At a regular Foreign Ministry press conference on Jan. 4, 2016, Hua Chunying, a Foreign Ministry Spokesperson was asked whether China plans to declare an air defense identification zone (ADIZ) over parts of the South China Sea. In response to this question, Hua said that as for whether or not China will set up an air defense identification zone, the decision will be made based on a full assessment of the security situation and China's needs. "We believe that the overall situation in the South China Sea is stable," Hua said.
Declaring an air defense identification zone (ADIZ) is the right of a sovereign country and other countries should not "point their fingers" on this, China's defense ministry said 01 April 2016 in response to reports that the US would not recognize an exclusive zone in the South China Sea. "Whether and when to do it depends on whether and to what extent China faces air security threat," Chinese national defense ministry spokesperson Yang Yujun told a press conference in Beijing. US Deputy Secretary of Defense Robert Work said Wednesday that the US has informed China it will not recognize an ADIZ in the South China Sea and would regard such a move as "destabilizing".
China said on 13 July 2016 that it will decide whether to declare an Air Defense Identification Zone (ADIZ) in the South China Sea in accordance with the level of threat. "The ADIZ is not a Chinese invention, but rather that of some big powers. If our security were threatened, of course we have the right. It depends on our comprehensive judgment," said Vice Foreign Minister Liu Zhenmin at a press briefing at the Information Office of the State Council.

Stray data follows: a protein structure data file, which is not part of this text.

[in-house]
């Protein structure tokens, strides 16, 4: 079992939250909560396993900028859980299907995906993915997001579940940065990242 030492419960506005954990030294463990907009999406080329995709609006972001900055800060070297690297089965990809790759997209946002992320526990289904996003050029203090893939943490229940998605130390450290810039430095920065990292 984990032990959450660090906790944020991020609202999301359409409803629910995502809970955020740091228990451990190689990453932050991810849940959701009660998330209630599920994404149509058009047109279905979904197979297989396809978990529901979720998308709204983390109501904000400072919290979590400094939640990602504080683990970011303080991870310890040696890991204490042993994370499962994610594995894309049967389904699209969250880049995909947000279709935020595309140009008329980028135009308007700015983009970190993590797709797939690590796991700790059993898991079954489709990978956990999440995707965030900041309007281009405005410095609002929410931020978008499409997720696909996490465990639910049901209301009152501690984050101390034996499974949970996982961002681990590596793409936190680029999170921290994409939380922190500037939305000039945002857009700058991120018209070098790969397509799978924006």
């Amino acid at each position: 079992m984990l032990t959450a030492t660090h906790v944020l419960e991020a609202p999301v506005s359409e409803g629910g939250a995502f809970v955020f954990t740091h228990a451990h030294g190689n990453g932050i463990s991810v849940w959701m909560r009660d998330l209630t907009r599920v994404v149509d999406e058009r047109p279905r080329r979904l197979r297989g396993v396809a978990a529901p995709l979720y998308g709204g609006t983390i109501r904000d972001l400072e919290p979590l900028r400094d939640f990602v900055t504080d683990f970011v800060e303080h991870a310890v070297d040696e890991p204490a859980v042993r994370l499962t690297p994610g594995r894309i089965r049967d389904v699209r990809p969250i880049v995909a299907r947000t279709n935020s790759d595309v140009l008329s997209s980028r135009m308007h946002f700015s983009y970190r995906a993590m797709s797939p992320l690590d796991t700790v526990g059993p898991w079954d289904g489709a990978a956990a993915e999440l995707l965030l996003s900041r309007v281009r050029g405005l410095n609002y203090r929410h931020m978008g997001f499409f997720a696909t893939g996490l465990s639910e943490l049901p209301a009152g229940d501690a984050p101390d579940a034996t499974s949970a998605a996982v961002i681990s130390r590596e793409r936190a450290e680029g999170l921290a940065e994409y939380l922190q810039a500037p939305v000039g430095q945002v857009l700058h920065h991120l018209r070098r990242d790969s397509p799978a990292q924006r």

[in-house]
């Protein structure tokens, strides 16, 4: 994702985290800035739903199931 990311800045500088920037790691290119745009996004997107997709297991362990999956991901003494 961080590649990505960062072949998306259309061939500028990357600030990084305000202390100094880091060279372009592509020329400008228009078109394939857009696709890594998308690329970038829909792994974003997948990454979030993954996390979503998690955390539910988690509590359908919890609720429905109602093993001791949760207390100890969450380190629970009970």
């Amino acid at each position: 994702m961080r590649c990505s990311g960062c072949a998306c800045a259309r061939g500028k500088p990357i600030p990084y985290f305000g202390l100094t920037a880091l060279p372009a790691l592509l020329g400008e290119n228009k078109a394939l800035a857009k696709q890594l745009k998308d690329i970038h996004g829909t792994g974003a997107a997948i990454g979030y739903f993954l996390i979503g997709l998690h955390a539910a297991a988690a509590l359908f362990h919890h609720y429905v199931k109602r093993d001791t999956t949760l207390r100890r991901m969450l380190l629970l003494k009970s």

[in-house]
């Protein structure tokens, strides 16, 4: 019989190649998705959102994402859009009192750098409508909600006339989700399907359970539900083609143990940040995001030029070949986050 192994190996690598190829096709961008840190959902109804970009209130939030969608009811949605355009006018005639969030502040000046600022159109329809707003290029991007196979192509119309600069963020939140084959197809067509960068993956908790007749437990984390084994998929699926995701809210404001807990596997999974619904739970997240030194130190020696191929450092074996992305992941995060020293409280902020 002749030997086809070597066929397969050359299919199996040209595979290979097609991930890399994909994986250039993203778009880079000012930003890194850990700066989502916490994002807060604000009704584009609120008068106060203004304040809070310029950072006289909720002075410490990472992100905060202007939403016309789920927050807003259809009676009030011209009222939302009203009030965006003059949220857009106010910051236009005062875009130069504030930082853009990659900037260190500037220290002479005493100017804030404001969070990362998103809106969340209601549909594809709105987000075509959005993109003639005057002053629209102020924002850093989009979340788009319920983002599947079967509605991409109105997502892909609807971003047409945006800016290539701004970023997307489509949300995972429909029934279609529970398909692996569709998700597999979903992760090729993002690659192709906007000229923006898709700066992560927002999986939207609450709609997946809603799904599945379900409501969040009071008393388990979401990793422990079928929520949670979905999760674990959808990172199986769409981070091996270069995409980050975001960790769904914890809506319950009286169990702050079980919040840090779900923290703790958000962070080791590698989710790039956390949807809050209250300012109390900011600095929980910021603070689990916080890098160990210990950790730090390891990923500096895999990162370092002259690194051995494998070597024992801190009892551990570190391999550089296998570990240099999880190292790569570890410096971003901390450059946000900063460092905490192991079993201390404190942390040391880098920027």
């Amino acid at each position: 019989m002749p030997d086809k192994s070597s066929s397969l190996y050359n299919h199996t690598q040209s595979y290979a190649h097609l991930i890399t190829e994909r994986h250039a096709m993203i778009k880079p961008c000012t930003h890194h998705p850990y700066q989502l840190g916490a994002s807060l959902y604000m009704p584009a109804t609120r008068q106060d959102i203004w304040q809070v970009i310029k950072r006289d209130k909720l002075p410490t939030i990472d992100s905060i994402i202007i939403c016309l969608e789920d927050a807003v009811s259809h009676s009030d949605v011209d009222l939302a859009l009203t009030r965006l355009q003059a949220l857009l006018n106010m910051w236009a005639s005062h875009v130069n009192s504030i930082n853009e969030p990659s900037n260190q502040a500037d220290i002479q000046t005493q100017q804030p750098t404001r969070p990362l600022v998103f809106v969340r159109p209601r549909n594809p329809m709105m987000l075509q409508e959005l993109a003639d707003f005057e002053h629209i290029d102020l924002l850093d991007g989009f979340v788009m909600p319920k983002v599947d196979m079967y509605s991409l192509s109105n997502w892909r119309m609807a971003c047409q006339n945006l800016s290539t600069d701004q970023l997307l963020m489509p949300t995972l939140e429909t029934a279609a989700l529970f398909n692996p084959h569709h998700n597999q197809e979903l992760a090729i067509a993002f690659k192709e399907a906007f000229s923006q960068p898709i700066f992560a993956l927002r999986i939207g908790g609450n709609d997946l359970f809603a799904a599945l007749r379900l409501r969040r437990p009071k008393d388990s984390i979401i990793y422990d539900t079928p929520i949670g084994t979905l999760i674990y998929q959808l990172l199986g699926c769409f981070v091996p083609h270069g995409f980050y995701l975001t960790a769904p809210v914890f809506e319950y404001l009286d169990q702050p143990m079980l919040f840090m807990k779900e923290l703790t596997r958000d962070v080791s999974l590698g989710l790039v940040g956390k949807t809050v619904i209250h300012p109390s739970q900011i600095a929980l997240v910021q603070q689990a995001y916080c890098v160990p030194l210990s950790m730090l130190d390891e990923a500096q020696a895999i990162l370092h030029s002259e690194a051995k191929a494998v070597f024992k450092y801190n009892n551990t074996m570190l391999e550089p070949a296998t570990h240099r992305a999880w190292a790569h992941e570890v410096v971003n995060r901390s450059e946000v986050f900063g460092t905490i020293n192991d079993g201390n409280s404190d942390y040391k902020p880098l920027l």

When asked whether China hasn't set up an Air Defense Identification Zone (ADIZ) in the South China Sea because the PLA Navy isn't capable of that yet, a high-ranking Chinese military official responded that the setup of ADIZ is a nation's sovereign matter. Like many other countries that have set up ADIZ, China will decide how and when to set it up according to actual situations. The Chinese delegation held a press conference for foreign media at the Shangri-La Hotel in Singapore on 04 June 2016. Rear admiral Guan Youfei, director of the Office for International Military Cooperation of China’s Central Military Commission (CMC), answered questions about China's stance on the South China Sea arbitration initiated by the Philippines and whether an ADIZ would be set up in the South China Sea.